The intensity of southwesterly (northeasterly) flow ahead of (behind) the cyclone center is much stronger in CTRL than in NOLH (Fig. 22b). In the lower troposphere and ahead of the frontal zone, the maximum difference in the wind component normal to the cross-sectional plane (or parallel to the LLJ axis) between CTRL and NOLH occurs at the 850-hPa level (Fig. 22b). This is the level where the strengthening of the lower branch of the secondary circulation is most significant in CTRL compared to NOLH (Fig. 22a). The strengthening of the LLJ in CTRL is caused by the Coriolis force acting on the cross-contour ageostrophic winds in the lower troposphere. As discussed earlier, the cross-contour ageostrophic winds near the jet core in the lower troposphere are related to isallohypsic winds (see CCZ) and are enhanced by latent heating. Theisallohypsic winds in the lower troposphere are related to the deepening of the lee cyclone in response to the dynamic forcing aloft as the upper-level short-wave trough approaches.

In the upper troposphere, southwesterly (northerly) flow ahead of (behind) the upper-level trough is weaker in CTRL than in NOLH (Fig. 22b). It is interesting to note that with latent heating, weakening of the upper-level flow northwest (southeast) of the maximum rising motion is most significant at the level where the strengthening of the upper-level return branch of the thermal direct (indirect) circulation is the strongest (Fig. 22a). At the approximate location of the upper-level jet core, which is approximately at the 250-hPa level and just south of the upper-level front in the cross section, the differences in the wind component normal to the cross-sectional plane between CTRL and NOLH are rather small (Fig. 22b).

In a numerical study of the QE II storm, Kuo et al. (1991b) found that in the course of rapid intensification of the storm, diabatic heating associated with latent heat release was the dominant forcing mechanism for the vertical motion of the simulated storm, whereas the diabatic heating also significantly modified the baroclinic structure of the storm to reinforce its adiabatic vertical motion. They also suggested that extratropical cyclogenesis should be viewed in the context of moist baroclinic instability with nonlinear interactions between the baroclinic dynamics and diabatic processes. The results on the TAMEX IOP 5 cyclone–LLJ event suggest that the development of the lee cyclone and the subsequent intensification of the low-level southwesterly flow over southern China prior to the seasonal transition (Chen 1993) is related to moist baroclinic dynamics, rather than a CISK (conditional instability of the second kind) process as suggested for late-season cases over southern China (Chen and Chang 1980) and Mei-Yu systems over the Yangtze River valley (Chen and Dell’Osso 1984).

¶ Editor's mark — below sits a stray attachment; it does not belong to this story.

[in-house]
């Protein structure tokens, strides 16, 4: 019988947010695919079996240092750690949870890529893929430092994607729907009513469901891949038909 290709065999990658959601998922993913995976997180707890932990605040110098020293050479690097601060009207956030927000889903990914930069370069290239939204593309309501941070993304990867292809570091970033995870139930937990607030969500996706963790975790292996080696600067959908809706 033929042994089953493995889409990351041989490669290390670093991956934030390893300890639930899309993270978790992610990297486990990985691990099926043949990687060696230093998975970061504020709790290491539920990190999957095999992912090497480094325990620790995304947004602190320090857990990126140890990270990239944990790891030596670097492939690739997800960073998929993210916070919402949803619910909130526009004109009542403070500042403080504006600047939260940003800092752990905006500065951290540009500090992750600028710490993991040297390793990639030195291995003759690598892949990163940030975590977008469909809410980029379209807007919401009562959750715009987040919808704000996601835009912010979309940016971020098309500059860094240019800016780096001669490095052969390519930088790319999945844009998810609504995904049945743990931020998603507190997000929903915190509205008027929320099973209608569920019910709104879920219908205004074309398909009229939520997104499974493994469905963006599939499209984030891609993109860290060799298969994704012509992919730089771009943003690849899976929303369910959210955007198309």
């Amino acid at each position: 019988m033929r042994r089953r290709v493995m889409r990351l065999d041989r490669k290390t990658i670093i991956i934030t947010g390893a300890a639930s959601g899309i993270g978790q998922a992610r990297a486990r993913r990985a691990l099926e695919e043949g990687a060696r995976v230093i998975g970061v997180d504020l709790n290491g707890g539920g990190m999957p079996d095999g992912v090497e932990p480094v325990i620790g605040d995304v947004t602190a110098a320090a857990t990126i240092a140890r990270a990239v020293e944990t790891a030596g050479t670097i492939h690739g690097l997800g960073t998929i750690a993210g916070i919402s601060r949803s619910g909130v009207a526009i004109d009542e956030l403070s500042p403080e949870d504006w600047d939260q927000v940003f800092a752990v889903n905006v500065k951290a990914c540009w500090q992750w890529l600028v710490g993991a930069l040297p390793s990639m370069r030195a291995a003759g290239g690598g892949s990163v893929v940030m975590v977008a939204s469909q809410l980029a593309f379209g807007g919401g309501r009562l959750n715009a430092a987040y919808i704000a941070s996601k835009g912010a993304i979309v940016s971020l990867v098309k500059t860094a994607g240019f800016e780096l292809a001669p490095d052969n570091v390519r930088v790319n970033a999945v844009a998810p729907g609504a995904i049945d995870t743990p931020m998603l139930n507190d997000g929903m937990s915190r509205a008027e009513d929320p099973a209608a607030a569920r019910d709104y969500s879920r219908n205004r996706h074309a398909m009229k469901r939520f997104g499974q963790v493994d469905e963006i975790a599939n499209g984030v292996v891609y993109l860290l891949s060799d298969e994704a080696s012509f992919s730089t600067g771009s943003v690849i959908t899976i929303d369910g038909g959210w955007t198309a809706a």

6. Summary and conclusions

A numerical investigation has been performed with MM4 to study the 1–2 June 1987 cyclone–LLJ event. A comparison between the CTRL and observations demonstrates that the model has successfully reproduced the major features associated with this case, including cyclone path, intensification of the low-level southwesterly flow, upper-level short-wave trough and the associated ULJ, distribution of precipitation, and the secondary circulation across the jet–front system. Sensitivity tests show that latent heating has a significant impact on the cyclogenesis and the intensification of the southwesterly flow in the lower troposphere. The effects of surface fluxes on the cyclogenesis and the intensification of the LLJ are not important.

The spinup of the lee cyclone in the lower troposphere is caused by the arrival of the upper-level short-wave trough, the low-level cold-air advection behind a midlatitude trough (Chen et al. 1994; Chen and Chen 1995), and the positive feedback from latent heat release. The tropopause folding and dynamically driven rising motion ahead of the short-wave trough are present with and without the effects of latent heating. The lee trough provides the initial low-level vorticity. The initial deepening of the lee cyclone and the development of the low-level southwesterly flow are caused by the vertical motion associated with the upper-level short-wave trough. The southwesterly flow transports warm, moist air from the south as the moisture source for condensation. The LLJ ahead of the cyclone center strengthens through the Coriolis force acting on the cross-contour ageostrophic winds inresponse to the increase in pressure gradients and is enhanced by convective heating. Latent heating results in an increase in the thickness in the lower (upper) troposphere above (ahead of) the low-level cyclone (upper-level trough), an enhanced low-level cyclonic circulation. The dynamic forcing aloft is also enhanced. The combined effect of condensation heating and warm advection (evaporative cooling and cold advection) ahead of (behind) the cyclone center exceeds adiabatic cooling (warming) and increases the low-level thermal contrast. The secondary circulation is strengthened and the baroclinic conversion is also enhanced. These processes interact nonlinearly leading to the further deepening of the cyclone and further intensification of the LLJ.